There's a Tui billboard in Clive, Hawke's Bay, that reads: "There's a second wave of hotties at 2am. Yeah right." It would be nice to think that perhaps they're referring to a luxury lodge that delivers fresh hot water bottles to guests in the early hours of the morning. But more likely it's a reference to so called "beer goggles" - defined by as a "phenomenon in which one's consumption of alcohol makes physically unattractive persons appear beautiful."

So the left-hand side of the billboard is saying that even the ugly chicks will look hot if you stay out late enough and drink enough beer. Since when is the denigration of women an acceptable part of any respectable brand's marketing campaign? Tui billboards may be famous for being edgy but surely this one is a step too far, a tad too misogynistic.

Is that why it's buried in the township of Clive, population 1500 in 2006? Do the advertising people dare not place it in a high profile spot near an Auckland motorway where it is likely to inspire the ire of urban feminists and activists in general? Yet I suspect that a brand of beer that has been "distracting the boys from the task at hand since 1889" would consider offending feminists a desirable component of any campaign.

Tui - which targeted this group with the billboard that read: "Having a beer with the Auckland feminist group would be fun. Yeah right." - has also offended other niche groups including:


* Redheads with "Santa even likes ginger kids. Yeah right." (Evidently this one was installed in error.)

* Christians with "Let's take a moment this Christmas to think about Christ. Yeah right."

* Jehovah's Witnesses: "Sure, I've got ten minutes to talk about Jehovah. Yeah right."

* Transgendered people in 2004 with a billboard which was the subject of a complaint that was upheld by the Advertising Standards Complaints Board.

Apart from the fact they're belittling a boutique sector of society, the main problem with these billboards and the one about beer goggles is that they're not even funny. They're not fresh or interesting either.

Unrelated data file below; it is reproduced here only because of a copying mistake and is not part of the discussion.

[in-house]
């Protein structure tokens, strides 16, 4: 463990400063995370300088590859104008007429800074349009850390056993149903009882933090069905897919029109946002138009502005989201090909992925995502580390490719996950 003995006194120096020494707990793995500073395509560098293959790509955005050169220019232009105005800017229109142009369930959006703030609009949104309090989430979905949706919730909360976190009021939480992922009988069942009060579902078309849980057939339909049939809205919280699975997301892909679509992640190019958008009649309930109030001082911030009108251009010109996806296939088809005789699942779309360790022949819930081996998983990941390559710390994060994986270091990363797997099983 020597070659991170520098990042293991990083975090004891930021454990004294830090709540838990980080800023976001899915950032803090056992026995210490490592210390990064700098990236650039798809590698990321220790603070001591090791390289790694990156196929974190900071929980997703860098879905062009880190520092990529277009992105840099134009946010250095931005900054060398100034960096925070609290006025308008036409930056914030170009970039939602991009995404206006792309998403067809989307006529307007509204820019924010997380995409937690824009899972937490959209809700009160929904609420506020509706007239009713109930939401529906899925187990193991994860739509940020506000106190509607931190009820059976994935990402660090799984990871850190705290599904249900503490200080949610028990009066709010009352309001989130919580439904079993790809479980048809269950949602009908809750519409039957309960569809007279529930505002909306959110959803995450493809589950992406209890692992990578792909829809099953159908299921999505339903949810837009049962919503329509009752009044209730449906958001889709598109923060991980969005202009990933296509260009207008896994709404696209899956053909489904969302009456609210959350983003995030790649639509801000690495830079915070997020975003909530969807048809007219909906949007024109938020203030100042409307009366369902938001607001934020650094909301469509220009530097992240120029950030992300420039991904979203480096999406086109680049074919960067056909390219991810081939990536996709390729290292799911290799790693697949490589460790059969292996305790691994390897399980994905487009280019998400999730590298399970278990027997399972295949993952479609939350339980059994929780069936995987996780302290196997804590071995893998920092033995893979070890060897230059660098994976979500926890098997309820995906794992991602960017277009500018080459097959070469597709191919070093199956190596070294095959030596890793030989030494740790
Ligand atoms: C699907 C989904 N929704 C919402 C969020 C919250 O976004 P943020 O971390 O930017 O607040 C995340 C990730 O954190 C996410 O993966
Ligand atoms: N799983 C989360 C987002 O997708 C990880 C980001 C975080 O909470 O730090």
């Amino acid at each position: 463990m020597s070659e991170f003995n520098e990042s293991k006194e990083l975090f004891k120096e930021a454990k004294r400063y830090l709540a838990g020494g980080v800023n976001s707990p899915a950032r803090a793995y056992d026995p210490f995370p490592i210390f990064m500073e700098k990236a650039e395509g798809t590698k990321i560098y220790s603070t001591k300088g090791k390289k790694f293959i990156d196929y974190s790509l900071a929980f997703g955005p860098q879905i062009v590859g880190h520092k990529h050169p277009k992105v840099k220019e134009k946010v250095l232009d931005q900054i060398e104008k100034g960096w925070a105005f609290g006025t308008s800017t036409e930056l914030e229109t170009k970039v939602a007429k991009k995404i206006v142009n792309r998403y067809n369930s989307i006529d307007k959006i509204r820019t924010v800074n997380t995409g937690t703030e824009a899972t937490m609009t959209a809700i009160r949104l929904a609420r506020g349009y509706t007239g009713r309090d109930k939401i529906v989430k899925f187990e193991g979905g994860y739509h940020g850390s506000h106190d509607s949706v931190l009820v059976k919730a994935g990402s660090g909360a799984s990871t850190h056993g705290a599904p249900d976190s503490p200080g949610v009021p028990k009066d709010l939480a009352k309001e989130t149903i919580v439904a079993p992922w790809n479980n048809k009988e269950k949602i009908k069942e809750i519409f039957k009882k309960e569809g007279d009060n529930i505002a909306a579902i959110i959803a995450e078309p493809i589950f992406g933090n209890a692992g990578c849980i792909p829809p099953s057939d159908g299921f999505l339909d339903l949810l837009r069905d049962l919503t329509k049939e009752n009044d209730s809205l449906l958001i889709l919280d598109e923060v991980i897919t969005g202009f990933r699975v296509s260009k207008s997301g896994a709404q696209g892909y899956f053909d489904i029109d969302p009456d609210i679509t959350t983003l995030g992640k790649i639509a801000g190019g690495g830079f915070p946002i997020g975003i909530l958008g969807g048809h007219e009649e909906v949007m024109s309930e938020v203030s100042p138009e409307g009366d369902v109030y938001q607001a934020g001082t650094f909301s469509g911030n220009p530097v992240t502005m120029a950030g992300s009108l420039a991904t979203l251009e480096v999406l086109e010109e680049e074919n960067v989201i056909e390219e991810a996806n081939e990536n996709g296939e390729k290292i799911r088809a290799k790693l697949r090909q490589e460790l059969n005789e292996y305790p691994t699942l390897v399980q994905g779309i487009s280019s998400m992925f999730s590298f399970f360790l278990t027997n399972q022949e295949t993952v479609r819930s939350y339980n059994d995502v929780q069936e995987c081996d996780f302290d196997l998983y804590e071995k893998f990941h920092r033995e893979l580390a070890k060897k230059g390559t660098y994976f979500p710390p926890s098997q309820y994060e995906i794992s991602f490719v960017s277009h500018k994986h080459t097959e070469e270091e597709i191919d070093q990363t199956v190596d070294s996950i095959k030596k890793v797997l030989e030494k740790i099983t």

Even if it's masquerading as humour, having a go at people on the basis of their gender, hair colour or religious belief is so irrelevant it surely has no place in the contemporary world. These examples above come off as simply tired, even a little desperate and it's a shame because Tui billboards have become world famous in New Zealand.

They've entered the local vernacular. "Tui billboard" is now shorthand for casting serious doubt as to the veracity of a statement or opinion. "Yeah right" has joined Toyota's "bugger" in the list of memorable utterances spawned by advertising campaigns.

A corporate statement said that Tui billboards are "generally hard case, intelligent and irreverent and draw on topical issues in the public eye". That may be the aim yet all too often the messages are just puerile and offensive.

Some of the ones that reference current affairs - such as "Hey, I saw Len Brown on the train today. Yeah right" and "Banksy, here's $25k for Yeah right" - are genuinely amusing and do evoke a wry smile as you drive by. It would be nice to see more of this type and fewer of the nasty ones. "Tui billboards: no longer randomly targeting women, religions and redheads. Yeah right."

What do you think about Tui billboards? Which ones have you found most offensive? And which ones do you think are funny? Is it time their messages became more responsible - or do you wish the complainers would just grow a sense of humour?